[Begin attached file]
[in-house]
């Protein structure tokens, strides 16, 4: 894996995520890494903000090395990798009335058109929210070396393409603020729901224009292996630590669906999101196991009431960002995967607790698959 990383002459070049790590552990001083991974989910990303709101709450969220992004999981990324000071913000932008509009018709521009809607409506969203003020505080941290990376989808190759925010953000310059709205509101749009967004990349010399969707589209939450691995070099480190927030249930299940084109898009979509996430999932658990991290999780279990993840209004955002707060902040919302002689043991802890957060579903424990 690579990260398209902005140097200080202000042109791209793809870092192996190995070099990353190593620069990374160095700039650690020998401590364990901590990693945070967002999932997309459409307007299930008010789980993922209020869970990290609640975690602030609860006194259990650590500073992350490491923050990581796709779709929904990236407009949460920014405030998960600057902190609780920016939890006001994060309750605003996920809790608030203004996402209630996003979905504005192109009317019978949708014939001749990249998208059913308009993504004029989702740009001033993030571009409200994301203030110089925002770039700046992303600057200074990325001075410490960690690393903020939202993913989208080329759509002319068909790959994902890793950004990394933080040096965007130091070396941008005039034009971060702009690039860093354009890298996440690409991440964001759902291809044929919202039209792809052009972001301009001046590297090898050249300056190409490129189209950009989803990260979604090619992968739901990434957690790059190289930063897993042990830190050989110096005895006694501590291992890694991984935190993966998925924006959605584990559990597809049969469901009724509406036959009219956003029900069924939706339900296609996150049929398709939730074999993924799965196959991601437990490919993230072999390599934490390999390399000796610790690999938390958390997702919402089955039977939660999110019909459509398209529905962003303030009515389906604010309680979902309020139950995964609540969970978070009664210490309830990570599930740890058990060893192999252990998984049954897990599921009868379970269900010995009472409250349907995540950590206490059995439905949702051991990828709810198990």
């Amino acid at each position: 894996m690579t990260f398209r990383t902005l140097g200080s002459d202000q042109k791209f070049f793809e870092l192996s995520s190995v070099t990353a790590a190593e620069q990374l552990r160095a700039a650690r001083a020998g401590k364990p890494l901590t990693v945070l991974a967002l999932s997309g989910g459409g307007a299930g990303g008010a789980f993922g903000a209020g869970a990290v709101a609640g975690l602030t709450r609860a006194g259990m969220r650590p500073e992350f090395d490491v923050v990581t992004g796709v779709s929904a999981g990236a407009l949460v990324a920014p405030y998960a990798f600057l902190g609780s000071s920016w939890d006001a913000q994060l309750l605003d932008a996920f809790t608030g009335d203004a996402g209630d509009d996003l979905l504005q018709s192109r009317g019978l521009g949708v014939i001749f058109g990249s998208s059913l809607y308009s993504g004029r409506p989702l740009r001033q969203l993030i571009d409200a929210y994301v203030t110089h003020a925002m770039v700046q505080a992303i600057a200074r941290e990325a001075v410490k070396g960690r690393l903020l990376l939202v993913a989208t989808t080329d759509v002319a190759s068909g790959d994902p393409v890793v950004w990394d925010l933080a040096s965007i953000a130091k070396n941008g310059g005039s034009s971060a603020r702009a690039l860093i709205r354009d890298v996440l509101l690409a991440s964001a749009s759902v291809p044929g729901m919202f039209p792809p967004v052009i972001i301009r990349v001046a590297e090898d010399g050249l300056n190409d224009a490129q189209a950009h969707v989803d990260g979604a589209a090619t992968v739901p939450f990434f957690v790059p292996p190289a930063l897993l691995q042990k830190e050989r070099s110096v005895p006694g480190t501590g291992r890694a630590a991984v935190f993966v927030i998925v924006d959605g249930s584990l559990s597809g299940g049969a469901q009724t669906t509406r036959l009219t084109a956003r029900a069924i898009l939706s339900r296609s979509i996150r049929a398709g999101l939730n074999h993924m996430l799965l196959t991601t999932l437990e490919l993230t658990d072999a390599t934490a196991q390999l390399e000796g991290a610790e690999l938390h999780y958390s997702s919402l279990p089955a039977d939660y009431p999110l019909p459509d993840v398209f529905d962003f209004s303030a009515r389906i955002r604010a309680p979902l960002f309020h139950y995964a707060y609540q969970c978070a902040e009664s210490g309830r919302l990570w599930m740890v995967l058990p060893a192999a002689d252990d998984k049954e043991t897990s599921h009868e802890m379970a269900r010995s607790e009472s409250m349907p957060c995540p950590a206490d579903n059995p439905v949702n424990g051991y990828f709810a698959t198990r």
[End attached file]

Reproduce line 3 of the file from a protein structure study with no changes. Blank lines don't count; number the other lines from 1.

């Amino acid at each position: 894996m690579t990260f398209r990383t902005l140097g200080s002459d202000q042109k791209f070049f793809e870092l192996s995520s190995v070099t990353a790590a190593e620069q990374l552990r160095a700039a650690r001083a020998g401590k364990p890494l901590t990693v945070l991974a967002l999932s997309g989910g459409g307007a299930g990303g008010a789980f993922g903000a209020g869970a990290v709101a609640g975690l602030t709450r609860a006194g259990m969220r650590p500073e992350f090395d490491v923050v990581t992004g796709v779709s929904a999981g990236a407009l949460v990324a920014p405030y998960a990798f600057l902190g609780s000071s920016w939890d006001a913000q994060l309750l605003d932008a996920f809790t608030g009335d203004a996402g209630d509009d996003l979905l504005q018709s192109r009317g019978l521009g949708v014939i001749f058109g990249s998208s059913l809607y308009s993504g004029r409506p989702l740009r001033q969203l993030i571009d409200a929210y994301v203030t110089h003020a925002m770039v700046q505080a992303i600057a200074r941290e990325a001075v410490k070396g960690r690393l903020l990376l939202v993913a989208t989808t080329d759509v002319a190759s068909g790959d994902p393409v890793v950004w990394d925010l933080a040096s965007i953000a130091k070396n941008g310059g005039s034009s971060a603020r702009a690039l860093i709205r354009d890298v996440l509101l690409a991440s964001a749009s759902v291809p044929g729901m919202f039209p792809p967004v052009i972001i301009r990349v001046a590297e090898d010399g050249l300056n190409d224009a490129q189209a950009h969707v989803d990260g979604a589209a090619t992968v739901p939450f990434f957690v790059p292996p190289a930063l897993l691995q042990k830190e050989r070099s110096v005895p006694g480190t501590g291992r890694a630590a991984v935190f993966v927030i998925v924006d959605g249930s584990l559990s597809g299940g049969a469901q009724t669906t509406r036959l009219t084109a956003r029900a069924i898009l939706s339900r296609s979509i996150r049929a398709g999101l939730n074999h993924m996430l799965l196959t991601t999932l437990e490919l993230t658990d072999a390599t934490a196991q390999l390399e000796g991290a610790e690999l938390h999780y958390s997702s919402l279990p089955a039977d939660y009431p999110l019909p459509d993840v398209f529905d962003f209004s303030a009515r389906i955002r604010a309680p979902l960002f309020h139950y995964a707060y609540q969970c978070a902040e009664s210490g309830r919302l990570w599930m740890v995967l058990p060893a192999a002689d252990d998984k049954e043991t897990s599921h009868e802890m379970a269900r010995s607790e009472s409250m349907p957060c995540p950590a206490d579903n059995p439905v949702n424990g051991y990828f709810a698959t198990r």